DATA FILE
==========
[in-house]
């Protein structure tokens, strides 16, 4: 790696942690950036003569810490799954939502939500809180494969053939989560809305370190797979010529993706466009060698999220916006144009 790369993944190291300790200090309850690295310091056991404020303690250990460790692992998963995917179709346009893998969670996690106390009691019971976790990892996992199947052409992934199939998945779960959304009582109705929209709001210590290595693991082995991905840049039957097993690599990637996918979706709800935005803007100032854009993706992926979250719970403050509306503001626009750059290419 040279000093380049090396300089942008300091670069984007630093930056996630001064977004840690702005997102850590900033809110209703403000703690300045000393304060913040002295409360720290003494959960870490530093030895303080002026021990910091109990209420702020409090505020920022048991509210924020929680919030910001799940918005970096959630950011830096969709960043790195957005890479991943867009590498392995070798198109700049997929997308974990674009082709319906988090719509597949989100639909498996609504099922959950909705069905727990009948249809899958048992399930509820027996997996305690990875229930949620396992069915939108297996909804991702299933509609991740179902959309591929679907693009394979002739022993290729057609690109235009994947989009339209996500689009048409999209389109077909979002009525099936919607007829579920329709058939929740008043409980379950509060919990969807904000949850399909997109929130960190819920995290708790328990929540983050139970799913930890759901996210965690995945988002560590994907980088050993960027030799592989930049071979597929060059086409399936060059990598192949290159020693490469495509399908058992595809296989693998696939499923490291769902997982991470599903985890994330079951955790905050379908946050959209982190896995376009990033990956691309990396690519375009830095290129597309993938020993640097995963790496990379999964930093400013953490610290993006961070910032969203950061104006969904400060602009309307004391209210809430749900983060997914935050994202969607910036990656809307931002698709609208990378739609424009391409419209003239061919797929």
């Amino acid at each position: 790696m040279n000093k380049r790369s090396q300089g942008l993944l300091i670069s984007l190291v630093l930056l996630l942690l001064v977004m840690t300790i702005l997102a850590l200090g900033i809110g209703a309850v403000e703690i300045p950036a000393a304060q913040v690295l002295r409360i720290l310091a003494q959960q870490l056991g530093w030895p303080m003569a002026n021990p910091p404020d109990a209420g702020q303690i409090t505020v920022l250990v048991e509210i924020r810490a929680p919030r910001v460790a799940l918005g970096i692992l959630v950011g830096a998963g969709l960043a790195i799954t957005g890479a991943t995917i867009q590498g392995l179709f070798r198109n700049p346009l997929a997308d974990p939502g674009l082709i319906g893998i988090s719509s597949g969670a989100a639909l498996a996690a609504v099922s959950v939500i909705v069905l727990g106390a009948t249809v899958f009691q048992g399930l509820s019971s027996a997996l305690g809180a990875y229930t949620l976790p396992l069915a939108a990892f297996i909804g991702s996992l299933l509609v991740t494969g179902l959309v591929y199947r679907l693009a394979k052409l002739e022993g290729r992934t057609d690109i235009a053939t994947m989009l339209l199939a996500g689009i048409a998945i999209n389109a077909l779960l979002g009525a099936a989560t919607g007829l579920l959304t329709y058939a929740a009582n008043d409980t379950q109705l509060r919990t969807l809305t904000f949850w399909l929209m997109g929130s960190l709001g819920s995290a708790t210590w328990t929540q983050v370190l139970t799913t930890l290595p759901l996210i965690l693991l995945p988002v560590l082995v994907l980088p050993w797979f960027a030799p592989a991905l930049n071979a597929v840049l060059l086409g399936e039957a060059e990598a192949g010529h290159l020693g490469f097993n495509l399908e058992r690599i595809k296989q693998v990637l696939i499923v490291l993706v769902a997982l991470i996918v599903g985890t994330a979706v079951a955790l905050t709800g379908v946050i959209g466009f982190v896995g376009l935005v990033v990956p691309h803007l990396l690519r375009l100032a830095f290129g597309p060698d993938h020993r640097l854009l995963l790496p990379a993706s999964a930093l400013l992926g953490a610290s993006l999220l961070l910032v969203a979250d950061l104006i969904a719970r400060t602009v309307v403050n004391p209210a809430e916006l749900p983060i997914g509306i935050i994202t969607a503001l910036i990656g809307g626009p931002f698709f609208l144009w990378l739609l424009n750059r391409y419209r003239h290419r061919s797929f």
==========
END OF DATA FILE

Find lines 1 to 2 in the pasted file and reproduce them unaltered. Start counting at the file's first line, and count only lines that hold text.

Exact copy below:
[in-house]
């Protein structure tokens, strides 16, 4: 790696942690950036003569810490799954939502939500809180494969053939989560809305370190797979010529993706466009060698999220916006144009 790369993944190291300790200090309850690295310091056991404020303690250990460790692992998963995917179709346009893998969670996690106390009691019971976790990892996992199947052409992934199939998945779960959304009582109705929209709001210590290595693991082995991905840049039957097993690599990637996918979706709800935005803007100032854009993706992926979250719970403050509306503001626009750059290419 040279000093380049090396300089942008300091670069984007630093930056996630001064977004840690702005997102850590900033809110209703403000703690300045000393304060913040002295409360720290003494959960870490530093030895303080002026021990910091109990209420702020409090505020920022048991509210924020929680919030910001799940918005970096959630950011830096969709960043790195957005890479991943867009590498392995070798198109700049997929997308974990674009082709319906988090719509597949989100639909498996609504099922959950909705069905727990009948249809899958048992399930509820027996997996305690990875229930949620396992069915939108297996909804991702299933509609991740179902959309591929679907693009394979002739022993290729057609690109235009994947989009339209996500689009048409999209389109077909979002009525099936919607007829579920329709058939929740008043409980379950509060919990969807904000949850399909997109929130960190819920995290708790328990929540983050139970799913930890759901996210965690995945988002560590994907980088050993960027030799592989930049071979597929060059086409399936060059990598192949290159020693490469495509399908058992595809296989693998696939499923490291769902997982991470599903985890994330079951955790905050379908946050959209982190896995376009990033990956691309990396690519375009830095290129597309993938020993640097995963790496990379999964930093400013953490610290993006961070910032969203950061104006969904400060602009309307004391209210809430749900983060997914935050994202969607910036990656809307931002698709609208990378739609424009391409419209003239061919797929």